Wednesday, Aug. 18, 2010

Farm vs. Supermarket

Small farm and organic: in the food business, those magic words open every door. A chef who couldn't use them would be in the same position as a puppy store that couldn't say adorable or a men's magazine that wasn't allowed to use hot. They're universal signifiers, culinary shibboleths that automatically and universally suggest quality to consumers. And generally, that's a fair impression. But sometimes Goliath — in the form of plain, proletariat, grocery-store food — can win. There are numerous cases — infrequent, indeed, but still worth mentioning — in which the supermarket or at least the nonorganic version is better than the one brought to you via 1989 Nissan pickup driven by that Wavy Gravy look-alike from Rutabaga County. To see for ourselves, we asked eight food experts to try two versions of a standard product in their field of special knowledge. While the organic or small-farm product won more often than not, there were a few surprises.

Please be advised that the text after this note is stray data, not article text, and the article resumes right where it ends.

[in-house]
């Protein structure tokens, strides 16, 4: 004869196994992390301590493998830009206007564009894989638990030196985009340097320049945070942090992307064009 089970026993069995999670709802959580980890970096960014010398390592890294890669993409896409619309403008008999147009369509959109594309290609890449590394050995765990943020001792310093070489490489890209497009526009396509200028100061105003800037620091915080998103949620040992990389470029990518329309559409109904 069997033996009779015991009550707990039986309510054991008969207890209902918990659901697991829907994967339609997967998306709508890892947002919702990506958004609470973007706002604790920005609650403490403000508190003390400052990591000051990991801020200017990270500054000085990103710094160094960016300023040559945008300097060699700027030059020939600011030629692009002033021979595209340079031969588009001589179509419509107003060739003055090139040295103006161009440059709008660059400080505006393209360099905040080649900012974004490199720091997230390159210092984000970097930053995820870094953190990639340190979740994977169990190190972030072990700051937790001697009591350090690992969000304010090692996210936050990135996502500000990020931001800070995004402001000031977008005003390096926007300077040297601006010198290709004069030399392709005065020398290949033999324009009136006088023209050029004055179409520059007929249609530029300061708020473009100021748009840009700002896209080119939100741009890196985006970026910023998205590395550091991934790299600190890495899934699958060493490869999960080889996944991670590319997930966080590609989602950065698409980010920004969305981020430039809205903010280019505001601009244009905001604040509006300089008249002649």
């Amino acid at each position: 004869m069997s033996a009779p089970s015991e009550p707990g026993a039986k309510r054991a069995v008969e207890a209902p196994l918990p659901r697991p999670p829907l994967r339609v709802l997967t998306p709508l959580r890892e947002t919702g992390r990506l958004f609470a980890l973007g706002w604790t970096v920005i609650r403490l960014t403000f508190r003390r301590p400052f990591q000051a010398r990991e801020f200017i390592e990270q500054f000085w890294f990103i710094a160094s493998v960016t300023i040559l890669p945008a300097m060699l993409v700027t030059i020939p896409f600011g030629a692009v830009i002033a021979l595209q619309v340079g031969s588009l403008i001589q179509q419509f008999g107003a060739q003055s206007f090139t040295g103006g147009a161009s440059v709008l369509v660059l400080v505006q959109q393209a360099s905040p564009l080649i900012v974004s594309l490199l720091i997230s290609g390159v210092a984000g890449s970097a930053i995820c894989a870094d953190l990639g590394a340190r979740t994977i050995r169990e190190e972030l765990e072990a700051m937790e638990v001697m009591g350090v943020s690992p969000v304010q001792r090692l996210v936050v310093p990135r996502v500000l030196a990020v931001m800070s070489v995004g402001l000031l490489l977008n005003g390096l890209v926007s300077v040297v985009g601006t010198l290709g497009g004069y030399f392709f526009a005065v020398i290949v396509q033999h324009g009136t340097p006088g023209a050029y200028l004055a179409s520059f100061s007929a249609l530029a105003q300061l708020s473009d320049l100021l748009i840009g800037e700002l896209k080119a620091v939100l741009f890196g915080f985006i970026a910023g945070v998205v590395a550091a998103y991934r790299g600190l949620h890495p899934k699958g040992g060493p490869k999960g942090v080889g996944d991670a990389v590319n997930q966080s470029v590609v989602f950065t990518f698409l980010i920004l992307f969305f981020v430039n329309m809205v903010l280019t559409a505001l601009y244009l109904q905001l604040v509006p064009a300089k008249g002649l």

Our Judges
Our blue-ribbon panel of New York chefs consisted of Joey Campanaro of the celebrated seasonal-American restaurant The Little Owl; Anne Saxelby, owner of Saxelby Cheesemongers, a leading artisanal-cheese shop; Riad Nasr and Lee Hanson, co-chefs of the three-star steak house Minetta Tavern; April Bloomfield, whose pork-centric cooking at The Spotted Pig earned her a Michelin star; George Weld, chef-owner of the small, farm-centric restaurant Egg, in Brooklyn; Floyd Cardoz, chef at Tabla, an acclaimed Indian-fusion restaurant; Marco Canora, who helped pioneer the good-food movement as a chef at Gramercy Tavern, Craft and Hearth; and Amanda Cohen, chef-owner of Dirt Candy, one of the country's top vegetarian restaurants.